It takes a lot to throw Joey Bruno off his game.
The third-year apprentice in the Auto Body and Collision Technician training at Okanagan College was on his way to a Skills Provincials competition on April 22 when the car he was riding in rear-ended another vehicle.
“I knew our car was a write-off, but I also knew I could fix it,” said Bruno.
By sheer coincidence, he was heading to the Skills Automotive Collision Repair provincial competition, where he set to compete. Bruno arrived late and tried to put the car out of his mind. “I was more concerned about the competition,” he recalls. “I wanted to go in, finish, and think about the accident later.”
Skills Canada helps prepare British Columbia’s youth for the highly skilled economy through competitions like the one Joey participated in. The competition was eight hours of skill and knowledge testing stations. Each station evaluated Joey’s abilities to weld, complete precise vehicle structure dimension measurements, and preform plastics and sheet metal repairs. Joey excelled through each timed task with confidence.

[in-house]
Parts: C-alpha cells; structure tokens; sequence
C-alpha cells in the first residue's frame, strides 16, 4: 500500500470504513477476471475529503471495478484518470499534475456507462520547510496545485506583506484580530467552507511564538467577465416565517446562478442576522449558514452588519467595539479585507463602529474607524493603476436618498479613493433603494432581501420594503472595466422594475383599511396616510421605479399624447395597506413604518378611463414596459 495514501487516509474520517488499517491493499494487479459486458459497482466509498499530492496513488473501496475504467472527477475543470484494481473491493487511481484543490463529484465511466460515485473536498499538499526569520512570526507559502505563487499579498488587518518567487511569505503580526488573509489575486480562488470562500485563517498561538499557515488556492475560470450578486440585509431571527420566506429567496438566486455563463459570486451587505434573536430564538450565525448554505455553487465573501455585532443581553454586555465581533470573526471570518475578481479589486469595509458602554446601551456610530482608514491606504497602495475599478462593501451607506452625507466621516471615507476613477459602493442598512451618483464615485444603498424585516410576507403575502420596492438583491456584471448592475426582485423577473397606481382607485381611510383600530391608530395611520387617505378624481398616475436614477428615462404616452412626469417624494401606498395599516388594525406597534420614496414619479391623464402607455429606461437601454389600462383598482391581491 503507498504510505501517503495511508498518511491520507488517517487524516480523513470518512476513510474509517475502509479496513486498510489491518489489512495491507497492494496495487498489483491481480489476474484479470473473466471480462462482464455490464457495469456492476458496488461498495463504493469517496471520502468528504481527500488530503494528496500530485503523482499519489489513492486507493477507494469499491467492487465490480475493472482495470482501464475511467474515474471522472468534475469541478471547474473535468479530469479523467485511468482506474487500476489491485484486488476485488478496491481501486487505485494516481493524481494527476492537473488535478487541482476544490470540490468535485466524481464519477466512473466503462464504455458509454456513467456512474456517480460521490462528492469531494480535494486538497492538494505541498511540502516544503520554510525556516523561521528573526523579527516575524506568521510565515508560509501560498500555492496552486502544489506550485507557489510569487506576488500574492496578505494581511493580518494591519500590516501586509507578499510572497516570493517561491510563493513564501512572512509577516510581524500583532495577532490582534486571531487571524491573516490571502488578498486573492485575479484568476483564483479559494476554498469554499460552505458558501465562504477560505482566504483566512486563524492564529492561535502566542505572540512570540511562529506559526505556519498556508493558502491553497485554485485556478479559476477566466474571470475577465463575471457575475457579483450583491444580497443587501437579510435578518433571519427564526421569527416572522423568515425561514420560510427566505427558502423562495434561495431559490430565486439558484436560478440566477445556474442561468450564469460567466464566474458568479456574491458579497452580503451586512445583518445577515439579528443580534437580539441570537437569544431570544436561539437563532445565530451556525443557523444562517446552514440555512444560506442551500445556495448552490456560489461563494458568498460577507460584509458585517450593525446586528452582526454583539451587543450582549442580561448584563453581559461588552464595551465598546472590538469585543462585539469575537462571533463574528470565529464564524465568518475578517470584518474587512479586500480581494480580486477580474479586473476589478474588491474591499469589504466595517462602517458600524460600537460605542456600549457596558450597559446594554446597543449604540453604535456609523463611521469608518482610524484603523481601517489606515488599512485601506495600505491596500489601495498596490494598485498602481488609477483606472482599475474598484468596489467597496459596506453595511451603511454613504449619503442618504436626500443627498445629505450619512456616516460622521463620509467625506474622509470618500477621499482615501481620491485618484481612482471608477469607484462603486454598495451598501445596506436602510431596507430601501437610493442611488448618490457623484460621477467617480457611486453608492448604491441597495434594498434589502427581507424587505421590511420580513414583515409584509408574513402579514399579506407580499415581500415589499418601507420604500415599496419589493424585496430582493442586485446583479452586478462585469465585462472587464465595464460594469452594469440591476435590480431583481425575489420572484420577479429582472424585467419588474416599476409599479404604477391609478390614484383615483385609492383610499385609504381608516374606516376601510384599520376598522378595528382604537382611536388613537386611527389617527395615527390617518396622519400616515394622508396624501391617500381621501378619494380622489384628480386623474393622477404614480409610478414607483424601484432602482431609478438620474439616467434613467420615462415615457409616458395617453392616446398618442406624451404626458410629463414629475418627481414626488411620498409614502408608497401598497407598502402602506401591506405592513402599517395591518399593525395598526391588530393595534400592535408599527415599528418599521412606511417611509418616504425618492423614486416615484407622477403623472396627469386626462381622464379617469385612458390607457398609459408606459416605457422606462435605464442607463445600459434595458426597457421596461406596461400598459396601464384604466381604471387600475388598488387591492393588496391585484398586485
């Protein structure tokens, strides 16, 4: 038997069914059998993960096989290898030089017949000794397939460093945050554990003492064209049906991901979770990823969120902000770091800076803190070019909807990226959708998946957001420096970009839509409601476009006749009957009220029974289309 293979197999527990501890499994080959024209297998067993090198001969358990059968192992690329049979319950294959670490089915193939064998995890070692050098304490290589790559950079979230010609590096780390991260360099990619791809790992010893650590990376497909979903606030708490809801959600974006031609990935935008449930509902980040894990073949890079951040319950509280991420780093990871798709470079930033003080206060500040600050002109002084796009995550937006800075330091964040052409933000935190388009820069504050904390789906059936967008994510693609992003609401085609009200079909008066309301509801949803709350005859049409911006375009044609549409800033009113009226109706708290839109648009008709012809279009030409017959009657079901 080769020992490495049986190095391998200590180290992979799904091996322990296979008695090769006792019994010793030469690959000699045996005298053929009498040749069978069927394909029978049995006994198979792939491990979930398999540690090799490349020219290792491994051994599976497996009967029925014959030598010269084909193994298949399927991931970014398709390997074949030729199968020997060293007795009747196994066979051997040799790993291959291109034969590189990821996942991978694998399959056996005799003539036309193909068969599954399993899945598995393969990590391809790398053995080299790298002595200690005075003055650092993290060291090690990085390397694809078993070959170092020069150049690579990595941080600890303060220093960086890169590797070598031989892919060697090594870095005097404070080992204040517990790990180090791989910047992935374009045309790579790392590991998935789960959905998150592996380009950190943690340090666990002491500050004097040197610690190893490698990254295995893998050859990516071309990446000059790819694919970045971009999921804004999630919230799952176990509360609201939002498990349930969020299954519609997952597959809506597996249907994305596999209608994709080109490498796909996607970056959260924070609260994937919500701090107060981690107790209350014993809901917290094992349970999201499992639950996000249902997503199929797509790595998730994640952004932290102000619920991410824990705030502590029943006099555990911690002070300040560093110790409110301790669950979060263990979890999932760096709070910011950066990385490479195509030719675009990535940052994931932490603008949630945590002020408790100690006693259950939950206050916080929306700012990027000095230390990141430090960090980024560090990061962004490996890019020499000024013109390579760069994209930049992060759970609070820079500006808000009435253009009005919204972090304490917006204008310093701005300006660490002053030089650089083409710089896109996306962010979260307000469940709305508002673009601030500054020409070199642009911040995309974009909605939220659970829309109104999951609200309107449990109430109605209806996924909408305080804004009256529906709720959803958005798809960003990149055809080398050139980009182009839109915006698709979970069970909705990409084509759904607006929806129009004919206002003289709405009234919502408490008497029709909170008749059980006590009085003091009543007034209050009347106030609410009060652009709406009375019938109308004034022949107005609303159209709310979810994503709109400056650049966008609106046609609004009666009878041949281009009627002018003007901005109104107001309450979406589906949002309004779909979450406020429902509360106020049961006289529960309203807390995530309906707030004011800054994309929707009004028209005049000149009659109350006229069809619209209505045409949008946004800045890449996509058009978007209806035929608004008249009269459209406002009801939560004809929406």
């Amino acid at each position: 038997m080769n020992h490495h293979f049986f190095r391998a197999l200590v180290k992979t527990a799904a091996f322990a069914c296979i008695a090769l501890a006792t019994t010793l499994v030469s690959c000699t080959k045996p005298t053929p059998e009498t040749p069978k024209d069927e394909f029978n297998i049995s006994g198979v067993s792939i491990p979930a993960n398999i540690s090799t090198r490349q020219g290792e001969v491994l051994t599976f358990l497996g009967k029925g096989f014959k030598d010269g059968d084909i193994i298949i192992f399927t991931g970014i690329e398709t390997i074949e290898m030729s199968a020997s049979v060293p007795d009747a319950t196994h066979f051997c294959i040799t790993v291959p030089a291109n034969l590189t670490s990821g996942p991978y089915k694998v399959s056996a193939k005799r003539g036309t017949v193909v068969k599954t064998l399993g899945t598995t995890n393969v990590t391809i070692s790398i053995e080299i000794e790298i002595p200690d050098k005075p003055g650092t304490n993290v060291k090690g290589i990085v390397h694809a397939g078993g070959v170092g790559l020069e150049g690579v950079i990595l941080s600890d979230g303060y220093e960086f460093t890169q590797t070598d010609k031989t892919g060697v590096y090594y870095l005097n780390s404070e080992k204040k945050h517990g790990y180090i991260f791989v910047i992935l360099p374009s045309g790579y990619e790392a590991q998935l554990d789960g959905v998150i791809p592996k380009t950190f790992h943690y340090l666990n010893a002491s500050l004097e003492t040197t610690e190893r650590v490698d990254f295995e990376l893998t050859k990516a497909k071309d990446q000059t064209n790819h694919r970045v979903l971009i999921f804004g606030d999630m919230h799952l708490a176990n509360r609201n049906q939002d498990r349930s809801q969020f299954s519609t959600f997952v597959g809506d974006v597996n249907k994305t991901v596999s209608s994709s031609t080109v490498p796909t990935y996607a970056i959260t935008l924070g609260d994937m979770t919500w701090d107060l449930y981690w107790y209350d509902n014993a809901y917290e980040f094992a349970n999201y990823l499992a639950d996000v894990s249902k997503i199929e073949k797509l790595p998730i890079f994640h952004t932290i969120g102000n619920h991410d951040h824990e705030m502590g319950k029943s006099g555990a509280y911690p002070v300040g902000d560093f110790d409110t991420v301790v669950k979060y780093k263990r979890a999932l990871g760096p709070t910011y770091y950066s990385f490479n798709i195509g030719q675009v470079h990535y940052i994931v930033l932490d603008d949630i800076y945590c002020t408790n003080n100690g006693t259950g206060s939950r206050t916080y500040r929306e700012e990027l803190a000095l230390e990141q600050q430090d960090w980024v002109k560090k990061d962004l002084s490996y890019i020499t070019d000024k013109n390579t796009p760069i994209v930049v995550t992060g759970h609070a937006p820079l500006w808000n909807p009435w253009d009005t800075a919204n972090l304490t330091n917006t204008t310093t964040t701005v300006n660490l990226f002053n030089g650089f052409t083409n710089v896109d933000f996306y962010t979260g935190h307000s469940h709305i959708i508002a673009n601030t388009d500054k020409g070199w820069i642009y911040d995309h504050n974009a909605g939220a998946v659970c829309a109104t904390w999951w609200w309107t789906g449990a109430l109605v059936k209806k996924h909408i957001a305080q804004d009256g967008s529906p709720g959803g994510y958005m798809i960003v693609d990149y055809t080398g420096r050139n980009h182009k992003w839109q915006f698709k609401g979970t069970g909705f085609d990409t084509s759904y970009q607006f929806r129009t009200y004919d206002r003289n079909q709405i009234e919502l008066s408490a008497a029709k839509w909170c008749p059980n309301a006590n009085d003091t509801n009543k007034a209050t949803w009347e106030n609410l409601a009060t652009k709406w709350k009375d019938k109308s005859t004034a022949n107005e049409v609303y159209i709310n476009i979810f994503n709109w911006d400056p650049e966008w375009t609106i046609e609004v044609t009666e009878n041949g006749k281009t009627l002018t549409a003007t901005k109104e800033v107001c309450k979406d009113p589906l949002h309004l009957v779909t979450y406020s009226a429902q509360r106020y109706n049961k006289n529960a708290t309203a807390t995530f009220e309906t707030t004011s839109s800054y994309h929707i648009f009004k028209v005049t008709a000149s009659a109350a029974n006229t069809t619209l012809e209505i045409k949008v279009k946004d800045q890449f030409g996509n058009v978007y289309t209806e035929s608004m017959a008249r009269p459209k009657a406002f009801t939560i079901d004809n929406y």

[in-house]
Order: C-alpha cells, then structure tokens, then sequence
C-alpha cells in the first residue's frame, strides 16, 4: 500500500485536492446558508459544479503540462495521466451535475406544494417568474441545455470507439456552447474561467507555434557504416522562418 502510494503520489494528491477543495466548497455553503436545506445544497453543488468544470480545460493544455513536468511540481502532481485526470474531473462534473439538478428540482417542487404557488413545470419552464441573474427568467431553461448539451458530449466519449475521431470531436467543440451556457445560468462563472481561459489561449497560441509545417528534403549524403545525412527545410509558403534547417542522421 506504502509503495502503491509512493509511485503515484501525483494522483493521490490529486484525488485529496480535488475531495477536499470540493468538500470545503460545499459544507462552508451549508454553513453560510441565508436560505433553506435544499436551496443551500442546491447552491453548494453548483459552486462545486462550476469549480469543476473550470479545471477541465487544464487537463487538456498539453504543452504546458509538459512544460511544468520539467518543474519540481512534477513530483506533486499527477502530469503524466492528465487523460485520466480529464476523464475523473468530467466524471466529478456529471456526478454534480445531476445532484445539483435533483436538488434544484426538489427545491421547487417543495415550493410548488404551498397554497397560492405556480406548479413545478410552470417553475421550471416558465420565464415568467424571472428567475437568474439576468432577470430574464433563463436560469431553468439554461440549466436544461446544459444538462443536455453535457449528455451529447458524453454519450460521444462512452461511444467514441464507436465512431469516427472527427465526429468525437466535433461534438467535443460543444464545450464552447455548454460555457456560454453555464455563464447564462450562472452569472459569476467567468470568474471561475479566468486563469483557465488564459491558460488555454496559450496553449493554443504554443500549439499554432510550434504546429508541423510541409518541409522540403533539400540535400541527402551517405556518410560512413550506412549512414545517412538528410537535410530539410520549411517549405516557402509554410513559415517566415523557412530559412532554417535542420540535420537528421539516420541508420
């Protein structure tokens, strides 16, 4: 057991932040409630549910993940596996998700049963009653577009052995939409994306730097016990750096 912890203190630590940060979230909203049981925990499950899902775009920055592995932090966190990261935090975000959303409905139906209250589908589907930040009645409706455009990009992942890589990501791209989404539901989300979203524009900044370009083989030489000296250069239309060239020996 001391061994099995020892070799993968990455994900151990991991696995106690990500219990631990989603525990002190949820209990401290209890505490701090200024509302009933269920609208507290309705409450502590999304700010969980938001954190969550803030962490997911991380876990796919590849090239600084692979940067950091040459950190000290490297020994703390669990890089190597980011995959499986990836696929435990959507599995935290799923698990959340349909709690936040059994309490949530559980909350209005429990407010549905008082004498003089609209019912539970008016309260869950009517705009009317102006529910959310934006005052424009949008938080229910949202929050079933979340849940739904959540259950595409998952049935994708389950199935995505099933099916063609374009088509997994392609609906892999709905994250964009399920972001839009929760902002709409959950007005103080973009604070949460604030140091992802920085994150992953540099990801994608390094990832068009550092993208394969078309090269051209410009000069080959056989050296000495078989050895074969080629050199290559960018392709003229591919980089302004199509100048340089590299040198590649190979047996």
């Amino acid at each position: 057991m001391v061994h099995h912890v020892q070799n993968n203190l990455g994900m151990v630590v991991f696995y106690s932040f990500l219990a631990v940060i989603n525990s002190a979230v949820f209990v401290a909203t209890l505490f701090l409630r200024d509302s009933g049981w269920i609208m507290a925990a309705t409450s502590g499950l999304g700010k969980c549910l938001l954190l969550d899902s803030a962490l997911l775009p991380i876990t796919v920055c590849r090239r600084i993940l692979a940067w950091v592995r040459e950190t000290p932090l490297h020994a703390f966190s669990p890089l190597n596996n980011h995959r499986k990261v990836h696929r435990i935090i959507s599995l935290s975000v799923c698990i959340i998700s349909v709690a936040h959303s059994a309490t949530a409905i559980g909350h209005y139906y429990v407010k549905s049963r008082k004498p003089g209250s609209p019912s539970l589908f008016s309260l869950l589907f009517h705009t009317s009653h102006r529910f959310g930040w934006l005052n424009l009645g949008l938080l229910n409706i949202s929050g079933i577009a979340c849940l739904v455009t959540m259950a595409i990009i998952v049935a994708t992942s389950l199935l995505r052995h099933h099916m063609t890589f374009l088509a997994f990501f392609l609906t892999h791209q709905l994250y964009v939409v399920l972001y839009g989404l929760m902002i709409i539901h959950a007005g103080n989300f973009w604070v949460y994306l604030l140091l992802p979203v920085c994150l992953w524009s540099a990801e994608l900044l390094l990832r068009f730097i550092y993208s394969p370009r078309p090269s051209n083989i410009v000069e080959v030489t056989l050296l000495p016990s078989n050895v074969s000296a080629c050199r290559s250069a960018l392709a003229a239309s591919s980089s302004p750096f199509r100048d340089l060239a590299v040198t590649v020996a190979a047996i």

“Joey looked fatigued, but he kept on going. He’s a very determined person,” says Andreas Roth, OC’s Collision Repair Instructor.
Bruno completed his assignments, saw nobody else had finished and that some had even quit. That’s when he realized he was going to come out on top.
Bruno is working at Craftsman Collision Repair in Abbotsford, B.C. He credits OC with his success, praising the facilities and quality of instruction. Roth, who was Bruno’s coach at the provincials, came to OC as a student in 2014 and also won medals at provincial and national skills competitions before becoming an instructor.
Bruno is now looking forward to competing at the Skills Canada competition in Vancouver on May 25, but first he wants to repair the car he was riding in at the time of the accident.
To find out more about OC’s Collision Repair programs, visit www.okanagan.bc.ca/collisionrepair.